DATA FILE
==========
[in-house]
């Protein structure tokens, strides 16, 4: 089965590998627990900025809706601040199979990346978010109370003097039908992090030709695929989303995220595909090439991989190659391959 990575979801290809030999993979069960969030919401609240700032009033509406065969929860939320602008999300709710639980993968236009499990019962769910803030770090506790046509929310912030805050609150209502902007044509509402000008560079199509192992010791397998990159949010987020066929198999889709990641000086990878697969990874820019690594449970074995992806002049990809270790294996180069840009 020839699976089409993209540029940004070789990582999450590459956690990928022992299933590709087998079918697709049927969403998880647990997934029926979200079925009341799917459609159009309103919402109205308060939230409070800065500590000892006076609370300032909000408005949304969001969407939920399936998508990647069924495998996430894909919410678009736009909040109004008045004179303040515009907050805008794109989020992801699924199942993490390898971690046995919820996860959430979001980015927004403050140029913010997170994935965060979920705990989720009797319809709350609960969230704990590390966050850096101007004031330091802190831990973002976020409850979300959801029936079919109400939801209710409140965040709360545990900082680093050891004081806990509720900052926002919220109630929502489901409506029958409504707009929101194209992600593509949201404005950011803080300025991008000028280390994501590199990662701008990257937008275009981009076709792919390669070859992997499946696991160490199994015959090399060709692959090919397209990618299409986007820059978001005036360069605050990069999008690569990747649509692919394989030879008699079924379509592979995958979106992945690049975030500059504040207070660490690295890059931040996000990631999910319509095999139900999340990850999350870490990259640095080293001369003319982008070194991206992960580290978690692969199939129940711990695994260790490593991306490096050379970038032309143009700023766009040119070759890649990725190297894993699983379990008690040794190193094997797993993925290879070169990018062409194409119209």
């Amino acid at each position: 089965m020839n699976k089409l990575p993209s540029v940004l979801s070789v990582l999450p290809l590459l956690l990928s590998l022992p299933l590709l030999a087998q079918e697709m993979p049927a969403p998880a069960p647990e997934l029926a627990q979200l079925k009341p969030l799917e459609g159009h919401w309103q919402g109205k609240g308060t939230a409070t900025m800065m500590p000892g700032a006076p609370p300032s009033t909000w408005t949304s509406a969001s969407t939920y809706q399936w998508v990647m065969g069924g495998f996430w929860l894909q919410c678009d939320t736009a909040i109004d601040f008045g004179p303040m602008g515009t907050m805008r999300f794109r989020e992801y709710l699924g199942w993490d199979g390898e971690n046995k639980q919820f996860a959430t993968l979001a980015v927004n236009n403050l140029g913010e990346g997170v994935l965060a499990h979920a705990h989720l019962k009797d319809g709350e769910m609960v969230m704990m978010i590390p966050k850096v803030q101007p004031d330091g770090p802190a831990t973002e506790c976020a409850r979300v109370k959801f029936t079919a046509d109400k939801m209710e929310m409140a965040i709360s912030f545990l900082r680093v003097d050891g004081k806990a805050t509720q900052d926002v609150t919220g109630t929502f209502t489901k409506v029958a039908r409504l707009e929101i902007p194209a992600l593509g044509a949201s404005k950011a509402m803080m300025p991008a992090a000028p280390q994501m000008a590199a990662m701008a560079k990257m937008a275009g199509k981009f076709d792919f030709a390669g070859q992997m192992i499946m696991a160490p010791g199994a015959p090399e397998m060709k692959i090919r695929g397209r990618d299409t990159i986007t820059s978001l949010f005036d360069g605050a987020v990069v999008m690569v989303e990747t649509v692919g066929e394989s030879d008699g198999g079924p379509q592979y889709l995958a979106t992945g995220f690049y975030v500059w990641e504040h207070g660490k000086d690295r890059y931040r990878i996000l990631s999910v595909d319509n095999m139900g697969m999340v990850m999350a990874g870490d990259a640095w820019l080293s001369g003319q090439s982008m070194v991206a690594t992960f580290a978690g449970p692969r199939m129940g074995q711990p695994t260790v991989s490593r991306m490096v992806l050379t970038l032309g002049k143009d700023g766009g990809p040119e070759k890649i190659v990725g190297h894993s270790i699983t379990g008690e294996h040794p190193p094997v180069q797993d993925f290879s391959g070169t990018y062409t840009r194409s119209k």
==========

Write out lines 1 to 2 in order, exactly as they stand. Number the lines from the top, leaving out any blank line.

[in-house]
């Protein structure tokens, strides 16, 4: 089965590998627990900025809706601040199979990346978010109370003097039908992090030709695929989303995220595909090439991989190659391959 990575979801290809030999993979069960969030919401609240700032009033509406065969929860939320602008999300709710639980993968236009499990019962769910803030770090506790046509929310912030805050609150209502902007044509509402000008560079199509192992010791397998990159949010987020066929198999889709990641000086990878697969990874820019690594449970074995992806002049990809270790294996180069840009 020839699976089409993209540029940004070789990582999450590459956690990928022992299933590709087998079918697709049927969403998880647990997934029926979200079925009341799917459609159009309103919402109205308060939230409070800065500590000892006076609370300032909000408005949304969001969407939920399936998508990647069924495998996430894909919410678009736009909040109004008045004179303040515009907050805008794109989020992801699924199942993490390898971690046995919820996860959430979001980015927004403050140029913010997170994935965060979920705990989720009797319809709350609960969230704990590390966050850096101007004031330091802190831990973002976020409850979300959801029936079919109400939801209710409140965040709360545990900082680093050891004081806990509720900052926002919220109630929502489901409506029958409504707009929101194209992600593509949201404005950011803080300025991008000028280390994501590199990662701008990257937008275009981009076709792919390669070859992997499946696991160490199994015959090399060709692959090919397209990618299409986007820059978001005036360069605050990069999008690569990747649509692919394989030879008699079924379509592979995958979106992945690049975030500059504040207070660490690295890059931040996000990631999910319509095999139900999340990850999350870490990259640095080293001369003319982008070194991206992960580290978690692969199939129940711990695994260790490593991306490096050379970038032309143009700023766009040119070759890649990725190297894993699983379990008690040794190193094997797993993925290879070169990018062409194409119209």